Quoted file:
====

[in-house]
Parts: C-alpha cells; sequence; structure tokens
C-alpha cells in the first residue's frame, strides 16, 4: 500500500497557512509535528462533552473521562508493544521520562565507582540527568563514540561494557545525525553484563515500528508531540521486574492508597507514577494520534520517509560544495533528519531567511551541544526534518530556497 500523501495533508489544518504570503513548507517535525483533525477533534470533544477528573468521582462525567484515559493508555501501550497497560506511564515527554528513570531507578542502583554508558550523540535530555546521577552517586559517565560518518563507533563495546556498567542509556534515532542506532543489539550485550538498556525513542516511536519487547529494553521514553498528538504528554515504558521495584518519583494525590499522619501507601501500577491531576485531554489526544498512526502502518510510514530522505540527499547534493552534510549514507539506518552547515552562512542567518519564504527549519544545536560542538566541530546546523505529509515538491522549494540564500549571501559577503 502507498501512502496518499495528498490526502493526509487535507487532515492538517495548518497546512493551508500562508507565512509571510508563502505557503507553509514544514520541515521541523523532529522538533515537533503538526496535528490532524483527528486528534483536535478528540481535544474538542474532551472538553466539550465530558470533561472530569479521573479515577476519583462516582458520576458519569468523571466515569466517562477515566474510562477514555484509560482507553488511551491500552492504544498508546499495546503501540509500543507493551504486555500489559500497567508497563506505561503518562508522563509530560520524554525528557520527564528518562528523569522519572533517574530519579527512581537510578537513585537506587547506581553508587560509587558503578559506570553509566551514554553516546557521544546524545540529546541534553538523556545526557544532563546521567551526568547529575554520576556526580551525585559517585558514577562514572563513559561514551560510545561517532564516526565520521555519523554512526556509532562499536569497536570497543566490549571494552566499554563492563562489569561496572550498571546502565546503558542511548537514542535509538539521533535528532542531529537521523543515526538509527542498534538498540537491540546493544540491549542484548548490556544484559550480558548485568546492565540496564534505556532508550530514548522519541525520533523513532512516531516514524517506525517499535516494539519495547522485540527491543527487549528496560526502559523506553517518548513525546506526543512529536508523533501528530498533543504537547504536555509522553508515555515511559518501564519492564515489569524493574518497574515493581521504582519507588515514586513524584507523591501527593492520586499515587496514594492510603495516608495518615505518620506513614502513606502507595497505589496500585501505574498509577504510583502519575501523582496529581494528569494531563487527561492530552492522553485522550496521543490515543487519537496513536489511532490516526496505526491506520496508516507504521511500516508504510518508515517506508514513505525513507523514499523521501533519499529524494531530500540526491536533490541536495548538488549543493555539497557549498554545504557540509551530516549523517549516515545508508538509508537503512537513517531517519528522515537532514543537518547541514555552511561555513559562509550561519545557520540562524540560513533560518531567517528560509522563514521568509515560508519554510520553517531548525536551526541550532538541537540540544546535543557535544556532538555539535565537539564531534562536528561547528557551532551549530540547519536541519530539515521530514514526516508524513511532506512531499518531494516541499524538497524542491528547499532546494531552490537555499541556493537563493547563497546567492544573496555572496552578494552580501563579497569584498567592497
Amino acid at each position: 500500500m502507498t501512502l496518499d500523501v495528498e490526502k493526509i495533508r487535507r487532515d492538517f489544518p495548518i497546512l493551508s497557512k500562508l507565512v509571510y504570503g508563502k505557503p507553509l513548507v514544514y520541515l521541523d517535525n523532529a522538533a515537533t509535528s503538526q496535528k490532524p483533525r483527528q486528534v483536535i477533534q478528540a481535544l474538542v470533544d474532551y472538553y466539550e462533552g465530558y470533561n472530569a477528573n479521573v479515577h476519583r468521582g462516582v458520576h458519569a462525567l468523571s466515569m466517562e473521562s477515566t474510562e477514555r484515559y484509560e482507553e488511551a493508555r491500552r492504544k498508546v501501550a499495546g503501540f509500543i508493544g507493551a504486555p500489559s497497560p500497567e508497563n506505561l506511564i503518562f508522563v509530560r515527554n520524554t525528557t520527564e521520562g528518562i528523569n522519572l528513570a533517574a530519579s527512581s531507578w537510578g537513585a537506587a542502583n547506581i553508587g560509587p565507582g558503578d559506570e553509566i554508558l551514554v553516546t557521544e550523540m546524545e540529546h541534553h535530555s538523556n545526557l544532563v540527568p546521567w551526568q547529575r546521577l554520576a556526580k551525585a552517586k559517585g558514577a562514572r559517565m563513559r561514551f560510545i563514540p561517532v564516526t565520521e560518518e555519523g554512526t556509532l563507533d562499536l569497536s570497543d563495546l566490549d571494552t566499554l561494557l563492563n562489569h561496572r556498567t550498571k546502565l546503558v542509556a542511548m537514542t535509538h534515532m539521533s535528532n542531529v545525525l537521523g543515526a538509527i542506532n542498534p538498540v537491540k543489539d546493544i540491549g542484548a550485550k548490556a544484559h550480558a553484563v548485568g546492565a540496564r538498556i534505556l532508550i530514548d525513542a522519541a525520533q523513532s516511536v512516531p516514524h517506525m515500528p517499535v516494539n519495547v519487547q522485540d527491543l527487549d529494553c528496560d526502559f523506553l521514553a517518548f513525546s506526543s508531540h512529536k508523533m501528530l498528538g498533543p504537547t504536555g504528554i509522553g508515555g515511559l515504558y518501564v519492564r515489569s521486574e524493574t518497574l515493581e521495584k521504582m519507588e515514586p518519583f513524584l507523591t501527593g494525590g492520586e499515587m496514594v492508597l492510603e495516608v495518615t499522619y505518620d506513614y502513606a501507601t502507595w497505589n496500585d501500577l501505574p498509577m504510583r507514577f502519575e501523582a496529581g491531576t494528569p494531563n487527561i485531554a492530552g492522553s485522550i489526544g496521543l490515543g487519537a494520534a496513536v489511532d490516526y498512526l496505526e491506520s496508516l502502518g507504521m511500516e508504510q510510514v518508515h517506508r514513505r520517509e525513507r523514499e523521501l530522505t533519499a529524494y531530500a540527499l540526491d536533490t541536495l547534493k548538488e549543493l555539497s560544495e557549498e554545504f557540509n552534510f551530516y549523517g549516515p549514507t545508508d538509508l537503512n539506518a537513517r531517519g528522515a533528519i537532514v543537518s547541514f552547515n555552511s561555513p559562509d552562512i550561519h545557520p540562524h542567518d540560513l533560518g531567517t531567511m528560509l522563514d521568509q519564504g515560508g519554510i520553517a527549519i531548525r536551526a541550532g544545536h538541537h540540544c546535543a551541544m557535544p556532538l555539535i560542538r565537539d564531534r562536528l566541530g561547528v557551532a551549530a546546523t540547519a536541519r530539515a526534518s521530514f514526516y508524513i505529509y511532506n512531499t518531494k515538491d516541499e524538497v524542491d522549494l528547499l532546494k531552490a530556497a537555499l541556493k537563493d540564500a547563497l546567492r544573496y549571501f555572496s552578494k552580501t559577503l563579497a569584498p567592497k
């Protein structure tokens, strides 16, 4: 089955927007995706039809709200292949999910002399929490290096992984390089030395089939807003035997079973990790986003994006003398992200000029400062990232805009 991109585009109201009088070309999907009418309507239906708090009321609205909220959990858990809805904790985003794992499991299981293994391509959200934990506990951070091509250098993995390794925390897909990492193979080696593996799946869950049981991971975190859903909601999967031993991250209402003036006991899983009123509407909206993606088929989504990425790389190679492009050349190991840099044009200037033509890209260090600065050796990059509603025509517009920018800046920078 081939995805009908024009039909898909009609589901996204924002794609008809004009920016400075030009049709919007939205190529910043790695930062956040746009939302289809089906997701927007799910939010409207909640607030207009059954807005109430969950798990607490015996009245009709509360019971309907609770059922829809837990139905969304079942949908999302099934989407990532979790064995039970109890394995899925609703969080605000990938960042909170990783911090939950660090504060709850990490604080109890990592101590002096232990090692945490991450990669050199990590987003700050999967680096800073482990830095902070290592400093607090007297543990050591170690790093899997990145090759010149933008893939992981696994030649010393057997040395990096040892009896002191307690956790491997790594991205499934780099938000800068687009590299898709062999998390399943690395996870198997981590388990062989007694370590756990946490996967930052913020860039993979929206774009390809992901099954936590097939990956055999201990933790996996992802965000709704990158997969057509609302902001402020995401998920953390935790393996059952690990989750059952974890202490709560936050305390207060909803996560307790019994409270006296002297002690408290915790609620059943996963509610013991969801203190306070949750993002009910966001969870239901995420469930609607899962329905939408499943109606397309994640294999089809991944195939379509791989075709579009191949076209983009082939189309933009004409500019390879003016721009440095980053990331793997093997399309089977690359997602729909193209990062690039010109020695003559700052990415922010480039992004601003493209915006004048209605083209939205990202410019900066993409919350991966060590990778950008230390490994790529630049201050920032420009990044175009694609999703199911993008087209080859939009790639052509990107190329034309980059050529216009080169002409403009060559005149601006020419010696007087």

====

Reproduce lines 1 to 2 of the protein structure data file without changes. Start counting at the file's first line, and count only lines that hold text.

[in-house]
Parts: C-alpha cells; sequence; structure tokens